Kew Gardens, a UNESCO World Heritage Site

Set in 326 acres of beautiful grounds containing the largest living plant collection in the world, Kew Gardens is a UNESCO World Heritage Site less than 30 minutes from central London.

The Gardens’ famous glasshouses provide hours of fascinating discovery whether it’s a tropical rainforest in the iconic Palm House; a journey through ten climatic zones in the Princess of Wales Conservatory or giant lily pads in the Waterlily House. A visit to the Temperate House is a must. The jewel in Kew’s crown, it is the world’s largest surviving Victorian glasshouse which reopened in May 2018 after a huge five-year restoration. Over 10,000 plants from the world’s temperate regions are housed in this veritable cathedral of glass.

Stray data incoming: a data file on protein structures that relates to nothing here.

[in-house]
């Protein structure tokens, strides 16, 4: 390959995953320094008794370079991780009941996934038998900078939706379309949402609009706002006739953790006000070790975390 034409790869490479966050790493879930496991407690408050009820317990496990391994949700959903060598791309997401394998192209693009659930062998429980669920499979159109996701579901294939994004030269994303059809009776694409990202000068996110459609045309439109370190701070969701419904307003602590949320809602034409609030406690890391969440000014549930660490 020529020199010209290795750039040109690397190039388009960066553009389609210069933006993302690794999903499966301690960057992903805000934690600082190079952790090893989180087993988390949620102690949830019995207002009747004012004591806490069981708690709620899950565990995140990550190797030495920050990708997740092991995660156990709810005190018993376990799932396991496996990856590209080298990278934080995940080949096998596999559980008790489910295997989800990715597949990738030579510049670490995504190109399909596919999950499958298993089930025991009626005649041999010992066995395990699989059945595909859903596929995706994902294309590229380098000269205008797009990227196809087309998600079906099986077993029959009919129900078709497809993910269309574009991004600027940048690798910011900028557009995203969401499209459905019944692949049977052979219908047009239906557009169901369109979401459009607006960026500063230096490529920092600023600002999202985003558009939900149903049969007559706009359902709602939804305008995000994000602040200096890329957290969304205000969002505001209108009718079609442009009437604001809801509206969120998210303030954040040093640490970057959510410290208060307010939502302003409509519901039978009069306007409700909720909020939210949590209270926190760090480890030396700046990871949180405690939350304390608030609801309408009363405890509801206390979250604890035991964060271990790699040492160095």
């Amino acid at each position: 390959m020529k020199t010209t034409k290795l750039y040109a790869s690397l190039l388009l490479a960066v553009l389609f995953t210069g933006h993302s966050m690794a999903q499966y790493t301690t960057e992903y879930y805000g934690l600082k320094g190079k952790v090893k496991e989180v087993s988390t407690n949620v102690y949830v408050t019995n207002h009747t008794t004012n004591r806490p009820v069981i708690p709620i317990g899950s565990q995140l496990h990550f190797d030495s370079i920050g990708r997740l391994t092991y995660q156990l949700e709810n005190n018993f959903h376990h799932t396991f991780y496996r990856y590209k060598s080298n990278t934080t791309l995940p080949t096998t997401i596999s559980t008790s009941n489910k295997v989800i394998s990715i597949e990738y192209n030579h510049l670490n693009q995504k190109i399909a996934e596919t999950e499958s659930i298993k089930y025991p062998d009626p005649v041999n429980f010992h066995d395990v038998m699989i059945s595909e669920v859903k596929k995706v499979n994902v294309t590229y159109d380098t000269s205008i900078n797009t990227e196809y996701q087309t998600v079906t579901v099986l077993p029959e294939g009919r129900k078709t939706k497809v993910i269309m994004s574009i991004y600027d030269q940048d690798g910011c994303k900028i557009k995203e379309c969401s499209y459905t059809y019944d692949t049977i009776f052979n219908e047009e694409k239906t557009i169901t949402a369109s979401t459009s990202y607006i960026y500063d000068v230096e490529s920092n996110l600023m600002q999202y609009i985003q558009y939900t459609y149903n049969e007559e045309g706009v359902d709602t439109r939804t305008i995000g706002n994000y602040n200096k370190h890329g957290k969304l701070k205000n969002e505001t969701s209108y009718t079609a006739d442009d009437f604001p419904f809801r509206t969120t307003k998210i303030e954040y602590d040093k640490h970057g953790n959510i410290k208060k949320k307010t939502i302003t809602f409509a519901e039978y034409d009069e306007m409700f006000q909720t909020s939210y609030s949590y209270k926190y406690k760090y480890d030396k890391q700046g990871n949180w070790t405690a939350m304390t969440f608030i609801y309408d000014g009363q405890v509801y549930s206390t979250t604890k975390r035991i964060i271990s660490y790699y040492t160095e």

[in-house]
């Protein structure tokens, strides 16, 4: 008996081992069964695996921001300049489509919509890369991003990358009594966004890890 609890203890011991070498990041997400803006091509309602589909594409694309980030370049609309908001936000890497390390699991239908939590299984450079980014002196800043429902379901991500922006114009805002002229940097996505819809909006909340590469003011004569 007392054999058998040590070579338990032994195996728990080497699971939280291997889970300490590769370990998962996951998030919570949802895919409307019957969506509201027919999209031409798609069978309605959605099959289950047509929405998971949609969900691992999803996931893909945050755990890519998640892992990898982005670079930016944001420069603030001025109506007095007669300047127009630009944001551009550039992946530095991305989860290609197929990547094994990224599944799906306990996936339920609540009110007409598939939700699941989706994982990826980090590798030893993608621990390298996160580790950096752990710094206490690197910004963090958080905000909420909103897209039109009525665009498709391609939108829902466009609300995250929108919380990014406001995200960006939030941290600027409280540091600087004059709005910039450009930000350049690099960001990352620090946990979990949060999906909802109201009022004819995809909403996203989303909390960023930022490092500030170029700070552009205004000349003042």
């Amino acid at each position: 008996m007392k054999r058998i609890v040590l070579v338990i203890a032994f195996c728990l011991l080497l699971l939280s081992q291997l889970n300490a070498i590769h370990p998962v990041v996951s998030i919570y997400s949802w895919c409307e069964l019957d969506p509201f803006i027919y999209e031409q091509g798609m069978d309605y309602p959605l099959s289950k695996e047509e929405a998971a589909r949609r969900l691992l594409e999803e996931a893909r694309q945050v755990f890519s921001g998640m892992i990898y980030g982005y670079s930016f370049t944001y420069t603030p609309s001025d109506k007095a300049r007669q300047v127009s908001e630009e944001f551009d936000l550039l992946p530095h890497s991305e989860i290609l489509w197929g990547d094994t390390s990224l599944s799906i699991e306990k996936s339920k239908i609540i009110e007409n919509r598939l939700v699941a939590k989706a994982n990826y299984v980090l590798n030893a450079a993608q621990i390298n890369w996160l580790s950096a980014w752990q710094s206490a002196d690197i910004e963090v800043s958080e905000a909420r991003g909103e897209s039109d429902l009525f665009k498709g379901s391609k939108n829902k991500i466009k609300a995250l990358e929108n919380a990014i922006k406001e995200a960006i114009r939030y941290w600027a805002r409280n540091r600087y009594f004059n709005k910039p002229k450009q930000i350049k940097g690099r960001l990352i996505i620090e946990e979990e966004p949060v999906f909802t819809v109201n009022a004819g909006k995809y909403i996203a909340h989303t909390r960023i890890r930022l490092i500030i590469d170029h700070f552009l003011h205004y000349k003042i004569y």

A soaring tree-top walkway offers the chance of a bird’s eye view of the Gardens and for those without a head for heights, two art galleries dedicated to botanical art examine the beauty and intricacy of flora from around the world.

The Gardens are also home to Kew Palace, the former summer residence of George III and Britain's most intimate royal palace. In contrast, The Hive is a contemporary architectural installation which came to Kew in 2016. This extraordinarily beautiful and immersive 17-metre high structure examines the importance and plight of the world’s bees.

Special admission rates are available for groups of 15 or more people. To find out the latest group visit information or to make a booking, please contact [email protected]

kew
kew2